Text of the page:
La División Almazán

Almazan

Juan Andreu Almazán was in a medical school in Puebla, where he started political and military opposition against the then-dictator Porfirio Díaz. He worked for Francisco I. Madero's presidential campaign to prevent Díaz's re-election. When the Mexican Revolution began, he joined the revolutionary party and abandoned his studies. As an early supporter of Madero, he followed him into exile in October 1910. In April 1911 he appeared in Morelos and made contact with Emiliano Zapata. There he presented himself as an agent of Madero, and convinced Zapata to fight under Madero’s banner.

In November 1911, almost immediately after Madero was elected president, Zapata broke with Madero and renewed his fight against the government of Mexico City. Juan Andreu Almazán sided with Zapata and joined the rebellion against Madero.

When Madero was deposed and later executed by General Victoriano Huerta in February 1913, Huerta put out peace feelers to all the rebel groups. Zapata had a great dislike for Huerta and refused to make peace. Andreu Almazán, however, did not share Zapata's feelings about Huerta, and elected to follow him. He was given a combat command, and thereafter became associated with Pascual Orozco, who had also joined Huerta. He and his forces fought against the forces of Pancho Villa. In the battle of Torreón, late March 1914, Almazán commanded a brigade under Gen. Jose Velasco.

When Huerta was defeated in August 1914, Almazán and several other generals associated with Orozco, and known as "Colorados"--because of their red flag--moved south and joined forces with Zapata. Still, Zapata did not integrate them into his forces but allowed them to operate mainly in the state of Puebla. The high-water mark of Almazán’s military career came in December 1914, when his Colorado forces, supported by the forces of Zapata, forced the Constitutionalist Army of Venustiano Carranza out of the city of Puebla, claiming it for the Liberation Army of the South, and the Government of the Convention. The glory was short-lived, however, because the following month, General Obregón’s Constitutionalist Army forced Almazán and the Colorados out of Puebla. Thereafter, Almazán continued to fight against Carranza and his government as a guerrilla faction.

Almazán continued to associate himself with Zapata until the summer of 1916. In the early summer of that year Félix Díaz returned to Mexico and called for the rebel forces of Mexico to join him in the fight against Carranza. As Zapata’s cause seemed to be failing, Almazán chose to align himself with Díaz. Throughout 1915, 1916 and 1917, Almazán operated in the area of Guerrero, Puebla and Oaxaca, primarily as an independent rebel force, yet putting out public pronouncements that he supported either Zapata or Díaz. In early 1918 he changed his base of operations to northeast Mexico, as a rebel force supporting Felix Díaz.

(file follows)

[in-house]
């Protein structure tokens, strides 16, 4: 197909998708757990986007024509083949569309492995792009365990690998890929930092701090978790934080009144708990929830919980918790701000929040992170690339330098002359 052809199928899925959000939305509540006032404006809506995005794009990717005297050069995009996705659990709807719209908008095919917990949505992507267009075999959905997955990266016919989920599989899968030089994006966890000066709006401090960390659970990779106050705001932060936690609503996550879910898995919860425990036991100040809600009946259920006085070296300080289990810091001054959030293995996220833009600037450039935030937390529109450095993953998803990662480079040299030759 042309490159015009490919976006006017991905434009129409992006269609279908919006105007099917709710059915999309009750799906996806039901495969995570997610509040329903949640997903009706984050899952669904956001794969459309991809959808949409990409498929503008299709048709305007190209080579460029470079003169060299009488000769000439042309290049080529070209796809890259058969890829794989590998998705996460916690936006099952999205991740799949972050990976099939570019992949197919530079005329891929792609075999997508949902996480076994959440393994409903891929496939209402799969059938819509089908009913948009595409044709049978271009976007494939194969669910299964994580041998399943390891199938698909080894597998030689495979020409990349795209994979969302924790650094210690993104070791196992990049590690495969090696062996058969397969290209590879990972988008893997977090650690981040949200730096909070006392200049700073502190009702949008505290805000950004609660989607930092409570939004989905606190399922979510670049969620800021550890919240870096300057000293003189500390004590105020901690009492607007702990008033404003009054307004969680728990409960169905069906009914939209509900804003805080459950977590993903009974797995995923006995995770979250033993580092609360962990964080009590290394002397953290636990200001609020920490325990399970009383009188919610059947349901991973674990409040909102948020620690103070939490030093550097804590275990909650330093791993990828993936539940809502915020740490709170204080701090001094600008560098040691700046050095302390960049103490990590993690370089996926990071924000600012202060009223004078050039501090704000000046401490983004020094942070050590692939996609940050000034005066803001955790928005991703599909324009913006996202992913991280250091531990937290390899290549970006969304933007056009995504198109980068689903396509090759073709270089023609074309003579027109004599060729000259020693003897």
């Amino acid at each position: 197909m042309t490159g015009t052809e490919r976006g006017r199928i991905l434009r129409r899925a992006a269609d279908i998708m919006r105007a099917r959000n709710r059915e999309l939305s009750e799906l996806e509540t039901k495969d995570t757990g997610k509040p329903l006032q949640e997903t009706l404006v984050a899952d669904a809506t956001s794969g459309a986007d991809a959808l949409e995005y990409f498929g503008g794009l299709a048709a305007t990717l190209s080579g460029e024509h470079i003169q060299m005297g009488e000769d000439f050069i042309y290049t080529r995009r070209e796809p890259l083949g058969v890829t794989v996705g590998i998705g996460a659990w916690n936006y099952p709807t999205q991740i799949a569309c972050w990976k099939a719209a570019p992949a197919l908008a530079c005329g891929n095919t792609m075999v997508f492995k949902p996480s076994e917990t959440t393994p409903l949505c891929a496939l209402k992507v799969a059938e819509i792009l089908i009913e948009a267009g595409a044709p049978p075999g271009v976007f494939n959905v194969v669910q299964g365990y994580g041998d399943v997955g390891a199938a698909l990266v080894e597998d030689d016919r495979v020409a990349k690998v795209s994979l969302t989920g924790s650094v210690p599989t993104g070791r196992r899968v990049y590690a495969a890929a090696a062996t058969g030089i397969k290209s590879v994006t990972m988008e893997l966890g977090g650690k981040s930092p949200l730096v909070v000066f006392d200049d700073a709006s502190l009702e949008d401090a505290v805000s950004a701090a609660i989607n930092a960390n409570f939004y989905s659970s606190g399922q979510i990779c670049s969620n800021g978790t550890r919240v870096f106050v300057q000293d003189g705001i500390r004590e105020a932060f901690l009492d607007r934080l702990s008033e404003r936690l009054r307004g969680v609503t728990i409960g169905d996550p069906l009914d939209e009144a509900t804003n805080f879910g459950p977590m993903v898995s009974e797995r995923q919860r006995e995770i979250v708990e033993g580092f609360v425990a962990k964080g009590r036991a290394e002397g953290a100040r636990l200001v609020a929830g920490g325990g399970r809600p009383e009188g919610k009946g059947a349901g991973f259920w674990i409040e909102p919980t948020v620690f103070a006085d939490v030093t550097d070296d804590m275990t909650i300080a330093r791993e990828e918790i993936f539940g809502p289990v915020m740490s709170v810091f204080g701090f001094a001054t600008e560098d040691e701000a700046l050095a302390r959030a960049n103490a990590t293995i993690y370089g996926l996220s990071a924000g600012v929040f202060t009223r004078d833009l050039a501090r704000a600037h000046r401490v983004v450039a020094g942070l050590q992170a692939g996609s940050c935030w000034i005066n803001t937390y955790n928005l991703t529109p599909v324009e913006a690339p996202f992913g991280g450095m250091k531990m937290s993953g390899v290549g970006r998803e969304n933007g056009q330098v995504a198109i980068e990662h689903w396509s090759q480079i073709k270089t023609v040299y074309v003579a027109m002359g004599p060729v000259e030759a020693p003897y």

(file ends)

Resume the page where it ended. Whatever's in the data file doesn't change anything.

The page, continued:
His División produced a $1 note, dated 1 April 1916, with the printed signatures of Juan Andreu Almazán and Rodolfo[    ].

The legend states "Estos billetes son de circulación forzosa y el valor que representa sera pagado por la Pagaduría General de la División, desde el 1o de Abril de 1916. F. J. D. E. M."

With the Agua Prieta revolt of 1920, Almazán supported the rebel forces that removed Carranza and established Obregón as President. For his support, Obregón’s government confirmed his rank as a general. In 1921 he was promoted to Division General, the highest rank in the army. During the 1920s he became director and principal stockholder of a road-building firm, and began investing his profits in industrial and real estate holdings in Monterrey, Mexico City and Acapulco. He was loyal to President Plutarco Calles, and as Communications Minister in Ortiz Rubio’s cabinet in the early 1930s, he enlarged his already considerable fortune by granting government concessions, such as the Pan American Highway construction job from Laredo to Mexico City, to his own company. During the Cárdenas administration, he acquired vast holdings in silver mines. By 1939 he had become one of Mexico’s wealthiest citizens and the next year stood for the Presidency. The 1940 elections were violent and irregular and many believe that Almazán was the real winner. Crying fraud, he left Mexico hoping to build support for an insurrection. When it became clear that little support for him existed, he gave up on the idea of a violent revolt. He returned to Mexico and attended the inauguration of Manuel Ávila Camacho.